Classification: Personal Alternate Reality
In The Butterfly Effect we follow the life of Evan Treborn, a kid – later a teenager – with an unusual condition. Occasionally when Evan is highly stressed, he blacks out for several minutes. What this means is that he has no memory of what has happened in these periods. But it’s not as if Evan falls in a coma: during these minutes, Evan does and says things – he just has no recollection of what it is he did.
When Evan grows up, he begins suspecting these are repressed memories, and he tries to deal with the emotional scarring by reading his childhood diaries. To his amazement, after reading one specific entry that mentioned a blackout, he finds himself back in time – precisely during the blackout period he has just read about. Even more shocking is the discovery that the actions he makes in the past have can change history: and this has the potential of propagating through time and eventually affecting the present.
As Evan later trains himself, by focusing while reading his diaries, he is able to travel to those moments he blacked out as a kid, and make different choices – returning to a world often very different from what he left. This is actually far more dangerous than it sounds: often these moments of high stress (where he blacked out) were pivotal moments in Evan’s life, so a tiny change can have an enormous effect on his entire future [which is precisely the meaning of the term 'The Butterfly Effect', by the way].
After becoming comfortable with his new found ability, Evan becomes obsessed with using it for a specific goal: he become determined to save Kayleigh, his childhood sweetheart, from her abusive father. For this he repeatedly journeys back through time.
Unlike many somewhat similar movies (i.e. Back to the Future), The Butterfly Effect is a very dark film. Some even may even say it is scary. During the course of the movie Evan travels multiple times, to various periods in his life. I’m going to give somewhat of a spoiler, so please skip this paragraph if you don’t want to read it. The point is, although Even repeatedly tries saving Kayleigh, he just seems to make things worse. Every attempt results in a worse and worse reality. In one version he’s in prison, in another he’s an amputee. But every situation is different – diverse – creative! This is what makes time travel books and movies so compelling – and The Butterfly Effect does a very good job at this.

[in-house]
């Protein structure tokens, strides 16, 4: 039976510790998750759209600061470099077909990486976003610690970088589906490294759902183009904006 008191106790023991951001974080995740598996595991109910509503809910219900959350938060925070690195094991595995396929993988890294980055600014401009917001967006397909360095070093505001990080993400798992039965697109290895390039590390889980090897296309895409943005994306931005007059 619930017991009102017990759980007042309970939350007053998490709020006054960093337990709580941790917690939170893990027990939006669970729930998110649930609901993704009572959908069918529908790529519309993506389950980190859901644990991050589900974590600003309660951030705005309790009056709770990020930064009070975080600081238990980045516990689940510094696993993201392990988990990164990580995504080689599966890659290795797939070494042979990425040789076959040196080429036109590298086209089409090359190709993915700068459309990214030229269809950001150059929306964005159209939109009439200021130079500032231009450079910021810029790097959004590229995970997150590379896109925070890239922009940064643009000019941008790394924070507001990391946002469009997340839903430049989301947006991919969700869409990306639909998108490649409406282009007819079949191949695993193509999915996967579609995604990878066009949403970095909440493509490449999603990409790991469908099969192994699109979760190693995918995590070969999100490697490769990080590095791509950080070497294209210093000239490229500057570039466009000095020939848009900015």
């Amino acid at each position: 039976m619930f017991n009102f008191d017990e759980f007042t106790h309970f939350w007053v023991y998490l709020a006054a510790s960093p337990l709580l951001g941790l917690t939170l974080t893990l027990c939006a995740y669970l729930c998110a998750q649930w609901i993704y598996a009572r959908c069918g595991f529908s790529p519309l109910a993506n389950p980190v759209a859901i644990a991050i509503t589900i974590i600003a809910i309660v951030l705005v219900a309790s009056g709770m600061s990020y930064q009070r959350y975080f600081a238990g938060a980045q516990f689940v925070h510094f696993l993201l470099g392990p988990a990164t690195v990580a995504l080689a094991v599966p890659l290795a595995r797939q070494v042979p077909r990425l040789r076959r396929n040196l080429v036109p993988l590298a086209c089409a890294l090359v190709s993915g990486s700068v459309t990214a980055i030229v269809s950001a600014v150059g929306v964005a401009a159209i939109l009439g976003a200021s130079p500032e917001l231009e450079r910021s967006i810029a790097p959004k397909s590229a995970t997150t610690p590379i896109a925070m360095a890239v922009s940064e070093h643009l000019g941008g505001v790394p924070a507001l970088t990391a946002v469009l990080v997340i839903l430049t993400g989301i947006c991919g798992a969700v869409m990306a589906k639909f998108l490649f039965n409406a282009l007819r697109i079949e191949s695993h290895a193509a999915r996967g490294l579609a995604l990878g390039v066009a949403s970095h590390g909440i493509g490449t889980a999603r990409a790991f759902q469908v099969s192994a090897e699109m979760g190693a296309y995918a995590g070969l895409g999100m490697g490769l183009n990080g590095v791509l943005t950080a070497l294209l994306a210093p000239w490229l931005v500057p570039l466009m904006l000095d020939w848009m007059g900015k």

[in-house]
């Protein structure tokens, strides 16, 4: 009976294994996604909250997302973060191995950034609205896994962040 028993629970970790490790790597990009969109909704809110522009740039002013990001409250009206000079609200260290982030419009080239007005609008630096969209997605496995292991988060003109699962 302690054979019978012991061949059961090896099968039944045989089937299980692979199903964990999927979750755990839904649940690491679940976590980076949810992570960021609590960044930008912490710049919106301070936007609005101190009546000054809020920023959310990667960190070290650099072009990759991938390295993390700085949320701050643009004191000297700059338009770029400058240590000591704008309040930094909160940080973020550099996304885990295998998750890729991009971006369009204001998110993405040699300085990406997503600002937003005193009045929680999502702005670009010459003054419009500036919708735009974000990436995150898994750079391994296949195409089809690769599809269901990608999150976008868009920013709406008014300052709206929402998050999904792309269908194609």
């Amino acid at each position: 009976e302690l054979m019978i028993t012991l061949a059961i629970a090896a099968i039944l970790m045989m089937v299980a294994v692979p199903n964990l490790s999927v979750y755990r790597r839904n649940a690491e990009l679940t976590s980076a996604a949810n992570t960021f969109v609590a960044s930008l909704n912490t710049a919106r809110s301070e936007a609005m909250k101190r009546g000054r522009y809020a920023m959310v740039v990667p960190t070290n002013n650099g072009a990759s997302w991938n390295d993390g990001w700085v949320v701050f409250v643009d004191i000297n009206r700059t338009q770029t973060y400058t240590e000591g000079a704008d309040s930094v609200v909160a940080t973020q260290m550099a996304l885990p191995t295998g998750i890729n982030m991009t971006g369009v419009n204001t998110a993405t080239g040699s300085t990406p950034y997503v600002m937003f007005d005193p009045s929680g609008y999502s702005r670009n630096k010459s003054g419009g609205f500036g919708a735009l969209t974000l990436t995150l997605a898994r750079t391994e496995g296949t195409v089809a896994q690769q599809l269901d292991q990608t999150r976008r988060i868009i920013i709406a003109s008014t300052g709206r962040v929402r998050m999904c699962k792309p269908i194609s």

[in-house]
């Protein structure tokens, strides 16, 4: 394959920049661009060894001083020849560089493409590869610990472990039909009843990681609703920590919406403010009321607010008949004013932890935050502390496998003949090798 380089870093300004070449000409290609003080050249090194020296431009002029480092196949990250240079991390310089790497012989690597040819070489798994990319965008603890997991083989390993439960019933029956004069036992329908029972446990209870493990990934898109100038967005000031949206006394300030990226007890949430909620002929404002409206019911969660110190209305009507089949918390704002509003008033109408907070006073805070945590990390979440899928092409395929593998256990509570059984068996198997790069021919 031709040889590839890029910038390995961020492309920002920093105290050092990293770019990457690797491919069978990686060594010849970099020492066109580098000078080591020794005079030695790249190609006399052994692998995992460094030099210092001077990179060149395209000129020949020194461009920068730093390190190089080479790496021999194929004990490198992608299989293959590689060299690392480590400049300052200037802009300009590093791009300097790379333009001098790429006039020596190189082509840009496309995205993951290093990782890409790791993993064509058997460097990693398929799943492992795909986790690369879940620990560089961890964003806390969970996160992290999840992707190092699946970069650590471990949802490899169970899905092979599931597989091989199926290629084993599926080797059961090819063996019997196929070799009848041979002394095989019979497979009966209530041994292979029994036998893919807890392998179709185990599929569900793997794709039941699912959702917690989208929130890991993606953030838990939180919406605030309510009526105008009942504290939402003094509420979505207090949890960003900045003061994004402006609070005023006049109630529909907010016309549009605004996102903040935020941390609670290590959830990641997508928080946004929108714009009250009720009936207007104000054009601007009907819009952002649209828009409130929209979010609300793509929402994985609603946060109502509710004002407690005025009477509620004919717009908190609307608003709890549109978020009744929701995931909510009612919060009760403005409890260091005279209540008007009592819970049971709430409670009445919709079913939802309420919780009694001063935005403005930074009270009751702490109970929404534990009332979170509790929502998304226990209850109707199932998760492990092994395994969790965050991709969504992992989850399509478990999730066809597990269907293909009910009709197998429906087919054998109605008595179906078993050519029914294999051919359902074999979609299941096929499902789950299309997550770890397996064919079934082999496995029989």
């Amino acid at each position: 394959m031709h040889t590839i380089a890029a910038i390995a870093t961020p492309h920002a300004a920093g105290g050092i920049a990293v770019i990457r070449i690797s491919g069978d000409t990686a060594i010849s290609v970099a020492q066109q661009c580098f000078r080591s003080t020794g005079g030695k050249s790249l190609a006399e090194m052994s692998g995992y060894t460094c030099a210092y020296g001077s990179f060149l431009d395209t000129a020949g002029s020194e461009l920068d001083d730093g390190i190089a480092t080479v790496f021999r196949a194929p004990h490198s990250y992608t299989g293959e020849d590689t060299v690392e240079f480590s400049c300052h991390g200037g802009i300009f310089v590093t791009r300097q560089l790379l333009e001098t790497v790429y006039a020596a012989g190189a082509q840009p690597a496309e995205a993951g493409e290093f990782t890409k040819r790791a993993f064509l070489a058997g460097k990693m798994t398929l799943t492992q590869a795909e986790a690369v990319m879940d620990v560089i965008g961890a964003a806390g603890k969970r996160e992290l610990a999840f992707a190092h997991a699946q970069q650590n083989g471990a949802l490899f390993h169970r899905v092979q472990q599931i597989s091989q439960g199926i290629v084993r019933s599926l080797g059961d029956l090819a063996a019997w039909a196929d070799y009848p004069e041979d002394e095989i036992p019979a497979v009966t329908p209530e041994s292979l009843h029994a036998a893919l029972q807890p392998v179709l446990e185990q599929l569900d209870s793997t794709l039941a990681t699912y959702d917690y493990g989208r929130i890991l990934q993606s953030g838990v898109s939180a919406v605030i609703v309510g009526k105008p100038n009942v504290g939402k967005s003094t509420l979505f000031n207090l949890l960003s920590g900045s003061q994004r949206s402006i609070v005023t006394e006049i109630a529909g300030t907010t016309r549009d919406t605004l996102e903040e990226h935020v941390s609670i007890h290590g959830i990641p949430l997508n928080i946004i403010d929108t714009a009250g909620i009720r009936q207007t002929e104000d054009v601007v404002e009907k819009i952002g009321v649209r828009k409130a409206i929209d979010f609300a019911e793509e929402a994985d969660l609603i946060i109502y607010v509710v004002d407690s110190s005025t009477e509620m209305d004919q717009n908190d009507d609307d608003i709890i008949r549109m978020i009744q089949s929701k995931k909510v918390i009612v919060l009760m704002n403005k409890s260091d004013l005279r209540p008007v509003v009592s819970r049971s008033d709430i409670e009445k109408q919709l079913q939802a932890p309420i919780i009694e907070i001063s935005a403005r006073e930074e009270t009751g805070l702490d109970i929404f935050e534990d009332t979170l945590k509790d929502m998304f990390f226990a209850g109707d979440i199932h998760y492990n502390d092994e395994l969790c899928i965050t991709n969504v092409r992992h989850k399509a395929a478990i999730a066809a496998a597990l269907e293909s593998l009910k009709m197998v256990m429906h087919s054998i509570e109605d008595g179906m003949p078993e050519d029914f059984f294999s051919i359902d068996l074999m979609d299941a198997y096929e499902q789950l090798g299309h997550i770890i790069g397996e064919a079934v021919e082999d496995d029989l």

Another thing I liked about the Butterfly Effect is that it is filled with mysteries: since we see things from Evan’s perspective, there are many gaps in the plot which are slowly revealed later in the movie. For example, during one of his first blackouts, Evan is playing with his friends, a very peaceful situation. Suddenly, finding himself after a blackout, Evan and all his friends are running away in terror. We know something terrible has happened. But they refuse to discuss this, even years afterwards. What just happened there? This is a pivotal moment in Evan’s life, we later find out. The plot is very well written in this respect, building mysteries gradually and slowly unraveling their secrets in a satisfying way.
Admittedly, when I first heard of The Butterfly Effect I had mixed feelings. The premise sounded superb, but then again, Ashton Kutcher playing a time traveler… I don’t know. But I have to say, Ashton did an admirable job.
An additional criticism is that there are quite a lot of holes in the plot. Although I’m really not a stickler when it comes to movie details (suspension of disbelief is required for watching any fictional movie), here the number of plot holes is rather large. Nonetheless, I can’t say it interfered with my enjoyment. Just keep this in mind.
In summary: A must for a time travel lover. Although the movie didn’t do that well, and I suspect many people would disagree with the high score I gave it, personally, I loved it. I thought it’s a fantastic and worthy addition to the growing collection of time-traveling movies. Highly recommended! Too bad the sequel was quite lame.
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Tags: Alternate reality, Being young again, Butterfly effect, Mystery, Past